SKARZYSKO-KAMIENNA (until 1928 Kamienna), town in Kielce province, E. central Poland. A mine workers' quarter in the 19th century, the locality received municipal rights in 1923. Jews settled in Kamienna in the 1890s with the development of industrial enterprises for steel production and tanning. A Jewish community was organized on the eve of World War I. In 1921 1,590 Jews constituted 20% of the total population. In addition to shopkeeping, they engaged in hide processing, shoemaking, mechanics, and dyeing.
Before World War II, 2,200 Jews lived in Skarzysko–Kamienna. The German army entered on Sept. 7, 1939, and immediately initiated anti-Jewish terror. On May 5, 1941, the ghetto was established. In October 1942 an Aktion took place in which the town's entire Jewish population was deported to the *Treblinka death camp and exterminated. After the liquidation of the ghetto a massive Julag (Judenlager), a slave labor camp, was set up in the town. In January 1944 the camp officially became a concentration camp. It existed until August 1944, when all its inmates were deported to other concentration camps, mainly *Buchenwald in Germany and the *Czestochowa- "HASAG" camp in western Poland. Altogether, about 15,000 Jewish prisoners passed through this camp, but over 10,000 of them perished there. Many prisoners died of hunger and disease due to the subhuman conditions prevailing in the camp. Others were murdered by the SS men on the camp's staff. A resistance organization active in the camp smuggled out a small number of prisoners for guerrilla activities, but preparations for a general armed revolt failed. After the war the Jewish community in Skarzysko-Kamienna was not reconstituted.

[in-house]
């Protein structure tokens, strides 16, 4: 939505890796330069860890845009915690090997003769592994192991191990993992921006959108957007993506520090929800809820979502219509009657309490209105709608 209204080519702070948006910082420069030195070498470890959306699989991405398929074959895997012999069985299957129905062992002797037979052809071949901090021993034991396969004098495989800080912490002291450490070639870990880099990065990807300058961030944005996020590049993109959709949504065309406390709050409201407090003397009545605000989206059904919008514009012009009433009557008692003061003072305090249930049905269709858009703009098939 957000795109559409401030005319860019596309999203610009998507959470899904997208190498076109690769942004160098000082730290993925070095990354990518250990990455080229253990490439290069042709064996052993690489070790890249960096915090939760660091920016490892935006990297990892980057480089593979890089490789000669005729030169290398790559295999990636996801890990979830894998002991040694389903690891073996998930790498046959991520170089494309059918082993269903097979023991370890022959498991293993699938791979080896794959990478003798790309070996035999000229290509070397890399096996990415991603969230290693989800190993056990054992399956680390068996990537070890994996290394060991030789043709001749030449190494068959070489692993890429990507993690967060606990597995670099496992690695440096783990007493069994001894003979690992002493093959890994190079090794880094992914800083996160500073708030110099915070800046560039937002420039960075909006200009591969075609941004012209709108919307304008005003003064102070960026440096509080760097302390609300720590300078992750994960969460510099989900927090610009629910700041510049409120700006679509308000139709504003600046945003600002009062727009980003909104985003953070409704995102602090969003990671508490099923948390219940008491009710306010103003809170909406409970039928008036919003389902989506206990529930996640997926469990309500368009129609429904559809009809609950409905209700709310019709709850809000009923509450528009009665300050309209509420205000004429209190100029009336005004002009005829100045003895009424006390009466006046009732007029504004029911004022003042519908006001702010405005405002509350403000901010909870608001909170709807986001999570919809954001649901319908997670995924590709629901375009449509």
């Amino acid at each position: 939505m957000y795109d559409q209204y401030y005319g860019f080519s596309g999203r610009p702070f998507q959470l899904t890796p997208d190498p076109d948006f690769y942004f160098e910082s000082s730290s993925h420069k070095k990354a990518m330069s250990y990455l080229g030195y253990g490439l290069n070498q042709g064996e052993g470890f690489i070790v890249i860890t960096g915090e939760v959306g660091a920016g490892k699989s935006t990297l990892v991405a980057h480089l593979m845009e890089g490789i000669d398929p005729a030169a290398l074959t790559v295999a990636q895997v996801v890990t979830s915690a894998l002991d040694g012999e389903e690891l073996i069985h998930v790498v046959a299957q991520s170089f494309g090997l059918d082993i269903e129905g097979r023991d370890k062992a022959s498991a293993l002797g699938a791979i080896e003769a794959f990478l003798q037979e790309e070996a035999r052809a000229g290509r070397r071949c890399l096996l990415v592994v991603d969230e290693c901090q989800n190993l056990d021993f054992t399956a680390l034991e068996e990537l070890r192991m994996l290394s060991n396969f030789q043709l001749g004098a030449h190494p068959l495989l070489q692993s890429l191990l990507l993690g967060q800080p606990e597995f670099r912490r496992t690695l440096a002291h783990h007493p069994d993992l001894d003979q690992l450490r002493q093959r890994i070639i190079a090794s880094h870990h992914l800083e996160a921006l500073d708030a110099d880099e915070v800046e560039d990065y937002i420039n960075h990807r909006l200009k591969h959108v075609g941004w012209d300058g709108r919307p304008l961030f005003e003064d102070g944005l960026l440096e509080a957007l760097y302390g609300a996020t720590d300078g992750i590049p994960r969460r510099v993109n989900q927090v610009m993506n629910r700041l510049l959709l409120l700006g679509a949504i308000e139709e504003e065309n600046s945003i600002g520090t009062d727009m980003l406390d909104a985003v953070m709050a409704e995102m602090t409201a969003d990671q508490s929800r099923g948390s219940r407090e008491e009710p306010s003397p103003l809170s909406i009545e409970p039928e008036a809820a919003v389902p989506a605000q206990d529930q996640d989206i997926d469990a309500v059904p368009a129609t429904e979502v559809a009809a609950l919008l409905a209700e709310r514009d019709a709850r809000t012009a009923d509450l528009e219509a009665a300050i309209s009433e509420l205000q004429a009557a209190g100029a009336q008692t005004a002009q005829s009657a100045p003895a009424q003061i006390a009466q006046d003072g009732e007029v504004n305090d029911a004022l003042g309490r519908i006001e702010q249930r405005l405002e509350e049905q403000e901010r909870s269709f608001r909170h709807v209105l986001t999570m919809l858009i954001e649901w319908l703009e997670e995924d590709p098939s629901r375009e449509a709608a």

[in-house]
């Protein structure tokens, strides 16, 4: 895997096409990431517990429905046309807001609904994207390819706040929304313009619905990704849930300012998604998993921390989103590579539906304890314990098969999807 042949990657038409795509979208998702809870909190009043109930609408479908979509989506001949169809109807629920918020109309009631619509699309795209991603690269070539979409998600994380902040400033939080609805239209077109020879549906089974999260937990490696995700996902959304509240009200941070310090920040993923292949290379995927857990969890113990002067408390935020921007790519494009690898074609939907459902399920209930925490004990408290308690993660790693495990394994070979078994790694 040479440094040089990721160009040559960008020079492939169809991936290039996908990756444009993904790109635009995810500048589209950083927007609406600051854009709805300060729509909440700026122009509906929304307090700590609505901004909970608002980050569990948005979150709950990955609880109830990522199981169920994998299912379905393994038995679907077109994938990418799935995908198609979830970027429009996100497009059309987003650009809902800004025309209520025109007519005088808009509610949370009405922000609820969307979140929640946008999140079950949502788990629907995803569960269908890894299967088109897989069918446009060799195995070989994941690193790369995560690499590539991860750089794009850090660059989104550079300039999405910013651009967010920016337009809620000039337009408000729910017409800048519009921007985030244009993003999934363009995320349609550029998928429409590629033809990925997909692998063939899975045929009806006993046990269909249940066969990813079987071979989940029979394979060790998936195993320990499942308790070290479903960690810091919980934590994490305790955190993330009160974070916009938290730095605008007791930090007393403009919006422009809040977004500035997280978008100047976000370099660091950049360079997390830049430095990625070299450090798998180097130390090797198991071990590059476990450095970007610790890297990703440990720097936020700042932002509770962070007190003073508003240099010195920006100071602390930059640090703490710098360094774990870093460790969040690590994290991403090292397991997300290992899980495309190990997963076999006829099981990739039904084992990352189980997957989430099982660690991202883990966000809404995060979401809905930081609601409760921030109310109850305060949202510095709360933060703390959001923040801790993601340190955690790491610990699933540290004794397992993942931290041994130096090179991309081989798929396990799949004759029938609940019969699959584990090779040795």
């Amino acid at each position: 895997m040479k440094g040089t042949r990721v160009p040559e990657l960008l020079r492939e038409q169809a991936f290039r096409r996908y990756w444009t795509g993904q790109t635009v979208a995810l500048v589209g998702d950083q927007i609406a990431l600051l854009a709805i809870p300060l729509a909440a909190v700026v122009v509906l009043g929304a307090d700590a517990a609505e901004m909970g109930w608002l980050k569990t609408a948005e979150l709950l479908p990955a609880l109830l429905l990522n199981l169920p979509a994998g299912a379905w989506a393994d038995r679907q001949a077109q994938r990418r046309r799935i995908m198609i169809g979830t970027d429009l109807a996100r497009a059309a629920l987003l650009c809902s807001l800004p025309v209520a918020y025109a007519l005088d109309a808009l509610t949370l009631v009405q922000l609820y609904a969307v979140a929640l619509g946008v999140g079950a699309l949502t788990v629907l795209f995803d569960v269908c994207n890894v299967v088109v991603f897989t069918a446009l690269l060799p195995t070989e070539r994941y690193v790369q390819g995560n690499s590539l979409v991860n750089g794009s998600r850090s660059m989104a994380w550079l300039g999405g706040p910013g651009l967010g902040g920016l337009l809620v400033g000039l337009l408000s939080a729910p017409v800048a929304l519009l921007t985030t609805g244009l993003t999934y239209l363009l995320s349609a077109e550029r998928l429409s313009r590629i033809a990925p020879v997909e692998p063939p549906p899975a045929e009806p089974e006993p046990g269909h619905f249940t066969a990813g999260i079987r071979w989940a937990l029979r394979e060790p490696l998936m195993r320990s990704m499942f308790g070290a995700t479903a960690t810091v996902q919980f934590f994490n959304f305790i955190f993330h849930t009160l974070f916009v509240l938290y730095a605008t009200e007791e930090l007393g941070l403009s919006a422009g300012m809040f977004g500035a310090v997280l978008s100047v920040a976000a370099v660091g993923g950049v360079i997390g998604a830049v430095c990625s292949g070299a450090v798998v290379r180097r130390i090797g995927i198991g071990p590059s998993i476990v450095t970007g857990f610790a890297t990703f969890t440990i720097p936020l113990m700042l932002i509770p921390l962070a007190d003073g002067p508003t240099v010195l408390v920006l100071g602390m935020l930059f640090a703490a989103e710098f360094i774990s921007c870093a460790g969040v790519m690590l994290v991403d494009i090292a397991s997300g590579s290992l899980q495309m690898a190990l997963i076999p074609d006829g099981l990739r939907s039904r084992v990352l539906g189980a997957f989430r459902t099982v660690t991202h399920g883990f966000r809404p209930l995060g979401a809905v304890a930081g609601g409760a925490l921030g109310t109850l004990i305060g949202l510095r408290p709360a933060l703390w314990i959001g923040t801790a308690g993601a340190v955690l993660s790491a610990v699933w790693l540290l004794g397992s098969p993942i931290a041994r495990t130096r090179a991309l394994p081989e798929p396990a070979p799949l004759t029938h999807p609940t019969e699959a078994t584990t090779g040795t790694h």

B. Wasiutyński, Ludność żydowska w Polsce w wiekach XIX i XX (1930), 32; BŻIH, no. 15–16 (1955).